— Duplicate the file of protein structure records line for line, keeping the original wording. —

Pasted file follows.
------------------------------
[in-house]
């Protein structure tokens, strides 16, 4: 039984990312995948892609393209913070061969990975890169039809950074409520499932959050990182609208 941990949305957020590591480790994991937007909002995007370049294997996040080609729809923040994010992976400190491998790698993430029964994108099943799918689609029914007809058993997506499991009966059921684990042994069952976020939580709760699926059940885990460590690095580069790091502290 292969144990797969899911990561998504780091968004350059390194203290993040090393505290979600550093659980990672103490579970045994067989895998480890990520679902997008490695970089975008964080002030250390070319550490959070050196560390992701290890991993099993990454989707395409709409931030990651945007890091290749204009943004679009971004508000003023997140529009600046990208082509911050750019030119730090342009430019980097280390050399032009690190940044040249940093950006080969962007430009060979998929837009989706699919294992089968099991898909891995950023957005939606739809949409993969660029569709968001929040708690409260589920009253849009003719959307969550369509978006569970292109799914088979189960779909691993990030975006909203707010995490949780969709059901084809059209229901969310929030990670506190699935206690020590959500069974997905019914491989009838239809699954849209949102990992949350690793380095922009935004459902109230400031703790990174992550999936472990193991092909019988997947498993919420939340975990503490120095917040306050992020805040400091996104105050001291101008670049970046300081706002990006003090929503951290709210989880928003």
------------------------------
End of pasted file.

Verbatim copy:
[in-house]
């Protein structure tokens, strides 16, 4: 039984990312995948892609393209913070061969990975890169039809950074409520499932959050990182609208 941990949305957020590591480790994991937007909002995007370049294997996040080609729809923040994010992976400190491998790698993430029964994108099943799918689609029914007809058993997506499991009966059921684990042994069952976020939580709760699926059940885990460590690095580069790091502290 292969144990797969899911990561998504780091968004350059390194203290993040090393505290979600550093659980990672103490579970045994067989895998480890990520679902997008490695970089975008964080002030250390070319550490959070050196560390992701290890991993099993990454989707395409709409931030990651945007890091290749204009943004679009971004508000003023997140529009600046990208082509911050750019030119730090342009430019980097280390050399032009690190940044040249940093950006080969962007430009060979998929837009989706699919294992089968099991898909891995950023957005939606739809949409993969660029569709968001929040708690409260589920009253849009003719959307969550369509978006569970292109799914088979189960779909691993990030975006909203707010995490949780969709059901084809059209229901969310929030990670506190699935206690020590959500069974997905019914491989009838239809699954849209949102990992949350690793380095922009935004459902109230400031703790990174992550999936472990193991092909019988997947498993919420939340975990503490120095917040306050992020805040400091996104105050001291101008670049970046300081706002990006003090929503951290709210989880928003």